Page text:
To QE or Not To QE That Is The Question

Quantitative Easing (or QE) has been very successful in reflating the US economy. In fact, it is the reason the United States is not in a severe recession now. Because of QE interest rates are very low, property prices are moving up (and moving up sharply in some locations) and the stock market has risen 15% since December, when the Fed announced it intended to double the size of QE 3 to $85 billion a month. Rising asset prices have caused “Household Net Worth” to return to its pre-crisis high, creating a Wealth Effect that drives economic expansion by fuelling consumption.

The problem, of course, is that when QE ends, interest rates will rise, property prices will fall, the stock market will tumble, Net Worth will shrink and the economy will go back into recession. So, what’s the Fed to do?

Fed Chairman Bernanke testified before the Joint Economic Committee of Congress on May 22nd. In response to a question from Congressman Kevin Brady, he said it is possible the Fed could soon begin to reduce the amount of money it creates each month, but that the decision would depend on the incoming economic data. Those words caused the Dow to fall 228 points by the end of the day.

The market’s fall was an overreaction. Most of Bernanke’s testimony suggested that QE was likely to continue at its current pace for some time to come. Still, the sharp selloff in the stock market gives a very clear indication of what will happen when the Fed does begin to slow down the speed of its printing presses.

Quantitative Easing is the most important factor determining the rate of economic growth and the direction of asset prices in the United States and globally. Therefore, it is crucial for investors to try to understand how the Fed sees the world in order to anticipate when it may adjust its money-printing policies.

The Fed has a dual mandate: to support employment and to ensure price stability. In his opening remarks to Congress last week, Bernanke stated that “the job market remains weak overall” and that, “consumer price inflation has been low.” The unemployment rate is 7.5% and the underemployment rate is 13.9%. The price index for personal consumption expenditure rose only 1% over the 12 months ending in March. That is at the low end of the Fed’s preferred range of 1% to 2%. Moreover, the trend is downward.

Bernanke also pointed out that Europe’s severe recession was damaging US exports and growth. Finally, he said fiscal austerity in the US was a drag on the economy, citing a Congressional Budget Office estimate “that the deficit reduction policies in current law will slow the pace of real GDP growth by about 1.5 percentage points during 2013, relative to what it would have been otherwise.”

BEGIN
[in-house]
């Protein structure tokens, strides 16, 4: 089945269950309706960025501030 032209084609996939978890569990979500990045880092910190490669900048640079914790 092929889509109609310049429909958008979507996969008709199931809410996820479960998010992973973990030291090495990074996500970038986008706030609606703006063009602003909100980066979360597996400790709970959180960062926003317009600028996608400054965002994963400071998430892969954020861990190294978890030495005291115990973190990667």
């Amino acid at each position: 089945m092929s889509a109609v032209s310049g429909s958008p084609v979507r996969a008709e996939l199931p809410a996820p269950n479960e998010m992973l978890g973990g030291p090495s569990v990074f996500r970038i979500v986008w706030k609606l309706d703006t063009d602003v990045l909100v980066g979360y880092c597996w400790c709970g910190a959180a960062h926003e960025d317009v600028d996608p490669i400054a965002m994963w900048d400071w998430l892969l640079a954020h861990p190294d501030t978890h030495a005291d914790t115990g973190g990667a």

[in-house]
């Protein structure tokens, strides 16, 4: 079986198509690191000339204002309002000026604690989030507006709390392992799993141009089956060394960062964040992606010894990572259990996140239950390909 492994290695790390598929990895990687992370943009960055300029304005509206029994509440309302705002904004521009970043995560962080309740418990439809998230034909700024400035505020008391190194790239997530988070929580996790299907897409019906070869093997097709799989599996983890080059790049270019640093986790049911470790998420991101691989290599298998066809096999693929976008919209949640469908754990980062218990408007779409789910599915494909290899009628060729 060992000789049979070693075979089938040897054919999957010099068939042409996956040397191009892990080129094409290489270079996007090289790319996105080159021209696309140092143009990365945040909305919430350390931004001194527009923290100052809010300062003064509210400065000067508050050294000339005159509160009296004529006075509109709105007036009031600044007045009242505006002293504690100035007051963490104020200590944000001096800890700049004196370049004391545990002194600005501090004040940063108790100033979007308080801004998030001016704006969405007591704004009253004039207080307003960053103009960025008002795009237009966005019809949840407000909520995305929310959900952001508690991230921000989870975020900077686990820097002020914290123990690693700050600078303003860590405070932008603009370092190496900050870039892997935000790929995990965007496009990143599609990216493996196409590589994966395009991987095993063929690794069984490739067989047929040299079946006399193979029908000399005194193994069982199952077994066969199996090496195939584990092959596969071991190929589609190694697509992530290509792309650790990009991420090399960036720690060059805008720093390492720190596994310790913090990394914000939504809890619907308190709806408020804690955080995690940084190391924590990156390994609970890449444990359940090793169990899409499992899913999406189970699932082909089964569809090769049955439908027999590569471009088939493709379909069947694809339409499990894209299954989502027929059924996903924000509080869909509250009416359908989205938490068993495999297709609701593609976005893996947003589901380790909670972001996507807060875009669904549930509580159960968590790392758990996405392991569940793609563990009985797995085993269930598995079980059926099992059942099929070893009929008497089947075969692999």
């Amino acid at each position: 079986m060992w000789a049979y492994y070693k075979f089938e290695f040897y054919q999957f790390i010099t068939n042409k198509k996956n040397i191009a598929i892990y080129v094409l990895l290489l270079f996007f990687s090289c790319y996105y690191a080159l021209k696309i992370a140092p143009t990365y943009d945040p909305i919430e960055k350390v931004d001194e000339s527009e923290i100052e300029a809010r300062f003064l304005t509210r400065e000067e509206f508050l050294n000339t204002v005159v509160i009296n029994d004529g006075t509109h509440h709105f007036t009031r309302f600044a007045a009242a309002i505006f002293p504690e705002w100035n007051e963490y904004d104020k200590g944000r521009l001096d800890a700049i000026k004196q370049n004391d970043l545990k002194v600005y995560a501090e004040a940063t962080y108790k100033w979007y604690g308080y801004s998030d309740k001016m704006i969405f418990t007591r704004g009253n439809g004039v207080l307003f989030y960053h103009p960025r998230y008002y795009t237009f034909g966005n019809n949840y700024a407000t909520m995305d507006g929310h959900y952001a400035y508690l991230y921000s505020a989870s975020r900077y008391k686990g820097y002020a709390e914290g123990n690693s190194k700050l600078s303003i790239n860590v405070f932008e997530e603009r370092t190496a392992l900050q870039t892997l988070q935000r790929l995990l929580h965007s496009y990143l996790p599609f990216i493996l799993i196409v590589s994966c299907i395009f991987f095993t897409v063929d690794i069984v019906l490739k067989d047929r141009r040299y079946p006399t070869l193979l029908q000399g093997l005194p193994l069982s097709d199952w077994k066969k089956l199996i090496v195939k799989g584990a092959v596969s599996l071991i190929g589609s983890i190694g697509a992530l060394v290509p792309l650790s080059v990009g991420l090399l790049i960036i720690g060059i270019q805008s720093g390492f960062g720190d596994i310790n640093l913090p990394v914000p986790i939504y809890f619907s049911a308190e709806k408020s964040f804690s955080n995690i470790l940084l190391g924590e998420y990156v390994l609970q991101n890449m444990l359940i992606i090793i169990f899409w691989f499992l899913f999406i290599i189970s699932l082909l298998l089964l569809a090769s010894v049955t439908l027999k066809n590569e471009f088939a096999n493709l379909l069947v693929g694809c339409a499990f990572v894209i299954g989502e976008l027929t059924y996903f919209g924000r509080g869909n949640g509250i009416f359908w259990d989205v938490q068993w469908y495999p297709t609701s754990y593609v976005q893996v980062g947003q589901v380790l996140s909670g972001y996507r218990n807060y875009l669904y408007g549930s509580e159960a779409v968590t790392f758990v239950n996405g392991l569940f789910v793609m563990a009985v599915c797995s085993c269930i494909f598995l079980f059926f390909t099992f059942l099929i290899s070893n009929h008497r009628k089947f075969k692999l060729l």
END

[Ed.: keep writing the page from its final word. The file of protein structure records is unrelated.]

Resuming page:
In other words, the Fed believes QE is necessary and that it is working. Bernanke said, “In the current economic environment, monetary policy is providing significant benefits. Low real interest rates have helped support spending on durable goods, such as automobiles, and also contributed significantly to the recovery in housing sales, construction, and prices. Higher prices of houses and other assets, in turn, have increased household wealth and consumer confidence, spurring consumer spending and contributing to gains in production and employment. Importantly, accommodative monetary policy has also helped to offset incipient deflationary pressures and kept inflation from falling even further below the Committee’s 2 percent longer-run objective.”

And, he emphasized that “at its most recent meeting, the (FOMC) Committee made clear that it is prepared to increase or reduce the pace of its asset purchases to ensure that the stance of monetary policy remains appropriate as the outlook for the labor market or inflation changes.”

The one really serious concern the Fed Chairman expressed about QE was “the possibility that very low interest rates, if maintained too long, could undermine financial stability. For example, investors …. may reach for yield by taking on more credit risk, duration risk, or leverage.”

And here, of course, is the rub. The effect that massive fiat money creation has on economic stability is akin to that which cocaine has on someone suffering manic-depression. It causes short-term euphoria followed by a debilitating crash.

For now, the Fed intends to continue administering the stimulus. If the patient becomes too manic (for instance, if the stock market boom threatens to get out of control), the dosage may be reduced; but it won’t be stopped cold turkey. On the other hand, if the patient becomes to lethargic (and inflation threatens to become deflation), the dosage could well be increased.

That’s how things stand. The economy is sick. Fiscal policy is making it sicker. So, the Fed is feeding it uppers. Getting the dosage just right will be no easy task. Meanwhile, the stock market’s mood swings can be expected to become more frequent and more extreme.

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